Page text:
Sheikh Mohammed bin Rashid al-Maktoum, the billionaire ruler of Dubai, targeted the phone of his estranged wife Princess Haya with a military-grade spyware tool during a London court battle over their two children, a High Court judge has found.
Sheikh Mohammed permitted his “servants or agents” to use an Israeli manufactured and commercially sold covert surveillance weapon called Pegasus to target the phones of Princess Haya and her divorce lawyer Baroness Fiona Shackleton, according to a High Court ruling.
Pegasus spyware, the military-grade software licensed by the Israeli company NSO Group, is only supposed to be deployed by sovereign states to prevent terrorism and serious crime, according to the company, and is sold only with approval of the Israeli government. It is licensed to the United Arab Emirates.
The ex-wife of Dubai’s leader has reason to doubt the tale of his prodigal daughter — she too was held captive by him, she claims.
Reclining by a window in her hilltop residence outside Beirut, Randa al-Banna took a puff of her slim cigarette and looked out over the Mediterranean. The former wife of Sheikh Mohammed bin Rashid al-Maktoum of Dubai needed all her ingenuity just to make it here.
The house, where she lives with two chihuahuas, a Yorkshire terrier and a Pomeranian, is one of the few places she feels safe, decades after her split from the billionaire prime minister of the United Arab Emirates. His sporadic financial support, coupled with what she says was a recent three-month spell kept in effective house arrest in Rome, has enmeshed Banna, 66, in her former husband’s world, but it has not silenced her, even though she still fears she could be targeted for speaking out about one of the Middle East’s most powerful men.
Sheikh Mohammed bin Rashid Al Maktoum of Dubai rules one of the world’s richest city-states–and prides himself on being progressive. So why do women from his family keep fleeing?
The Royal Courts of Justice, a massive Victorian Gothic structure on the Strand in the heart of London built in the 1870s, is not typically the scene of media frenzy. But on the gray, chilly morning of November 12, 2019, a cluster of photographers and reporters stood behind barricades, waiting for a glimpse of a reclusive celebrity. At 10:50 a.m. a black Range Rover pulled up to the entrance. Flanked by two bodyguards and wearing a conservative dark green dress, Princess Haya Bint Hussein, daughter of the late King Hussein of Jordan and estranged wife of Sheikh Mohammed Bin Rashid Al Maktoum, the ruler of Dubai, strode toward the entrance.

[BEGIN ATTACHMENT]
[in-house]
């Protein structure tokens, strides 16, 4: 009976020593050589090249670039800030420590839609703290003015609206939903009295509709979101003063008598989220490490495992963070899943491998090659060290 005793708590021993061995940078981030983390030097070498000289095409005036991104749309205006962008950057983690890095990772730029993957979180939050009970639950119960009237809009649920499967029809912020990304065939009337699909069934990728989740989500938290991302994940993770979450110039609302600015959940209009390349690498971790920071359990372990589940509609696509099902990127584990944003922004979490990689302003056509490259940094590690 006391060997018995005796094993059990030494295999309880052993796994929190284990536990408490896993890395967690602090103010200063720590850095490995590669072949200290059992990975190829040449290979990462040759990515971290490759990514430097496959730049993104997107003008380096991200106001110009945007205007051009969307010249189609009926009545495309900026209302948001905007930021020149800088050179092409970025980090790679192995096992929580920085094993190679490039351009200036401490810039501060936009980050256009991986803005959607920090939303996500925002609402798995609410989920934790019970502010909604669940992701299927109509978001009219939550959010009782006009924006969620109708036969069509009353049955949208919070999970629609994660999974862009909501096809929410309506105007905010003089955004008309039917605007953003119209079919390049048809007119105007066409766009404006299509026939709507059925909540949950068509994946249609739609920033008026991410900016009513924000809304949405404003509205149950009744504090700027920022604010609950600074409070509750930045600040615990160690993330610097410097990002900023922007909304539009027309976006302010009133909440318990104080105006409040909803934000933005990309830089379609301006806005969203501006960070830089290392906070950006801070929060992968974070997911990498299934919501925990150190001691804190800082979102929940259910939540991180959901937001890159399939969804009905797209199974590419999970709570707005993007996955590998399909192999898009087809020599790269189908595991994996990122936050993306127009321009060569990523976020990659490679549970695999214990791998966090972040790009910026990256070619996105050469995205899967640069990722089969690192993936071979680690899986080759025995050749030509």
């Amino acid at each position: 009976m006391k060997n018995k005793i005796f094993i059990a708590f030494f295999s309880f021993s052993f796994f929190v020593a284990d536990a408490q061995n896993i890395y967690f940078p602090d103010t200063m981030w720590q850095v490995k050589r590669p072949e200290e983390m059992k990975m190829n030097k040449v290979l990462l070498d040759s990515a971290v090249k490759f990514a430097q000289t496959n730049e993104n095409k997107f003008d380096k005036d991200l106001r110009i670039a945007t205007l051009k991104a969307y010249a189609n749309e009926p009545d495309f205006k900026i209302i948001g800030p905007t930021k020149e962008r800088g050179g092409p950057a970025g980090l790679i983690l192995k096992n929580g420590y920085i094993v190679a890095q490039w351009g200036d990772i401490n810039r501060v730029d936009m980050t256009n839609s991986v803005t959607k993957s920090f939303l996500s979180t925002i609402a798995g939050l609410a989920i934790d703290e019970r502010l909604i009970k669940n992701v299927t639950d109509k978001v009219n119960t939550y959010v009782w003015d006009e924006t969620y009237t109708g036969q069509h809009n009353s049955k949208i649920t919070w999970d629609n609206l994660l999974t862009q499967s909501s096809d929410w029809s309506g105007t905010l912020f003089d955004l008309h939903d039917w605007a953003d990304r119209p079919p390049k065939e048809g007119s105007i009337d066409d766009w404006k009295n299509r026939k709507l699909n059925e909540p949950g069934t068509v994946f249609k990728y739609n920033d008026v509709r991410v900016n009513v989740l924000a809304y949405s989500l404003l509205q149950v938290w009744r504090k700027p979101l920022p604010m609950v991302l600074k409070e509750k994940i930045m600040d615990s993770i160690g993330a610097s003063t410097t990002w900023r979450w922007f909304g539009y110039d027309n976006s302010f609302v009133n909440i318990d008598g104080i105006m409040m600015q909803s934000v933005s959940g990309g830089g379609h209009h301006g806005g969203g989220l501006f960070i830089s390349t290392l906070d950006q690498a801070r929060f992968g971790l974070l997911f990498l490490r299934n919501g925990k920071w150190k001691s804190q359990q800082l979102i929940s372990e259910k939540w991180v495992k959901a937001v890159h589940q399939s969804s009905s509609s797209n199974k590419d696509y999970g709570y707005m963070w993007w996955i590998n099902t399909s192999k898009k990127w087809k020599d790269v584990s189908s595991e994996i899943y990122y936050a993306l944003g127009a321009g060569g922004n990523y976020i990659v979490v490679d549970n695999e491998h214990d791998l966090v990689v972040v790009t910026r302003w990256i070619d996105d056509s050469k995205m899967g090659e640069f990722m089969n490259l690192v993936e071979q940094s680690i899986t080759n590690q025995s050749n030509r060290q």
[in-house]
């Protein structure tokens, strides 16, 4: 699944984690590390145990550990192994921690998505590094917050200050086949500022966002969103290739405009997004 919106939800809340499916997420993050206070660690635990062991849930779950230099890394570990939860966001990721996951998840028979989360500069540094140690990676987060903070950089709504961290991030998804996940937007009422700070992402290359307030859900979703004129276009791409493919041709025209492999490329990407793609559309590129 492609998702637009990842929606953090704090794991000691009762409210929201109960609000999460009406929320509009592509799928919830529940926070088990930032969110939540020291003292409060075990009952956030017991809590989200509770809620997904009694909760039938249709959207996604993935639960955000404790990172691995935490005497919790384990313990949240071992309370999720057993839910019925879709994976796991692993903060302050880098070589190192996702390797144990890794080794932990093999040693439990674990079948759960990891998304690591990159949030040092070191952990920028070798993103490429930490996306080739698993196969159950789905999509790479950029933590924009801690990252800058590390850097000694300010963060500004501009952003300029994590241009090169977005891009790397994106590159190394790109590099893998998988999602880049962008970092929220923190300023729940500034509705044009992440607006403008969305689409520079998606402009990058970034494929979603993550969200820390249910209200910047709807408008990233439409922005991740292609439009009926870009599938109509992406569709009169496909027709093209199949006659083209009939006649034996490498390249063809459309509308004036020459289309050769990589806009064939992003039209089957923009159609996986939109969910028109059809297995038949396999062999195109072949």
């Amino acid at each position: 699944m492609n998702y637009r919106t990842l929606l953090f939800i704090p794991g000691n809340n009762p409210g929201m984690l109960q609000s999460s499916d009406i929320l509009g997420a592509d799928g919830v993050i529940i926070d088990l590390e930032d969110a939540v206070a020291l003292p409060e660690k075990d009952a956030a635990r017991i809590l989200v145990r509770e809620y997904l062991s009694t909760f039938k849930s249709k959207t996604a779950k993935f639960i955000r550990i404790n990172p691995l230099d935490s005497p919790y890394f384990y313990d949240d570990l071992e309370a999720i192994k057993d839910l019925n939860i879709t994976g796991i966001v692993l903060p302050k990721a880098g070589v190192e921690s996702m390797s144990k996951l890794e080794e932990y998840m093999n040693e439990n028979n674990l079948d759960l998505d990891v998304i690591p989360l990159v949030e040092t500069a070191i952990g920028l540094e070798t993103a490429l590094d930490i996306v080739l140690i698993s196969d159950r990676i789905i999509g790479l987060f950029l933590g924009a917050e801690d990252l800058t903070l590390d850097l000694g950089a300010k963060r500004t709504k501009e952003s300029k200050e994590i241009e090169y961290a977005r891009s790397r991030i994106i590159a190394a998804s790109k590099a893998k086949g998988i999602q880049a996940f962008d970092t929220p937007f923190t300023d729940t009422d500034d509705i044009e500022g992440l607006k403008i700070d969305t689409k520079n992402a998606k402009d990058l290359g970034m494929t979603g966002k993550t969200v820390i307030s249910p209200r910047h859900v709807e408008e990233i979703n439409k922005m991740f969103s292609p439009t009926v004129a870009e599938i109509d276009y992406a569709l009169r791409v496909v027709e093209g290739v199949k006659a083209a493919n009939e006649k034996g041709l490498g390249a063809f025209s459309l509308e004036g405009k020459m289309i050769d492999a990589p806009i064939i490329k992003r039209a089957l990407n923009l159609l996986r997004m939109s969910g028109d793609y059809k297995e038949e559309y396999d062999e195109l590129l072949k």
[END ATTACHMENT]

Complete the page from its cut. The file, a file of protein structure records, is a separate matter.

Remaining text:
From a conference stage at Tel Aviv University, Israel’s new prime minister called on all “good nations” to join forces against the growing scourge of cybersecurity threats.
Yet Naftali Bennett, a millionaire tech boss turned politician, made no mention of one of the most devastating global hacking scandals yet recorded, which came to light only a few days earlier.
According to widespread reports last week, spyware sold by NSO Group, an Israeli technology company, had been used by their clients, including the Saudi Arabian and Emirati governments, to target the private data of journalists, activists, senior politicians and military chiefs in 34 countries.
A spyware tool developed by an Israeli security company might have been used to trace an Emirati princess who tried to flee her father’s kingdom.
Princess Latifa bint Mohammed al-Maktoum was recaptured by commandos in a yacht off the coast of India. She fled from Dubai with Tiina Jauhiainen, a fitness instructor she had become friends with, on February 24, 2018.
They drove to Oman, boarded a dinghy then used jet skis to catch a yacht that was to take them to Sri Lanka.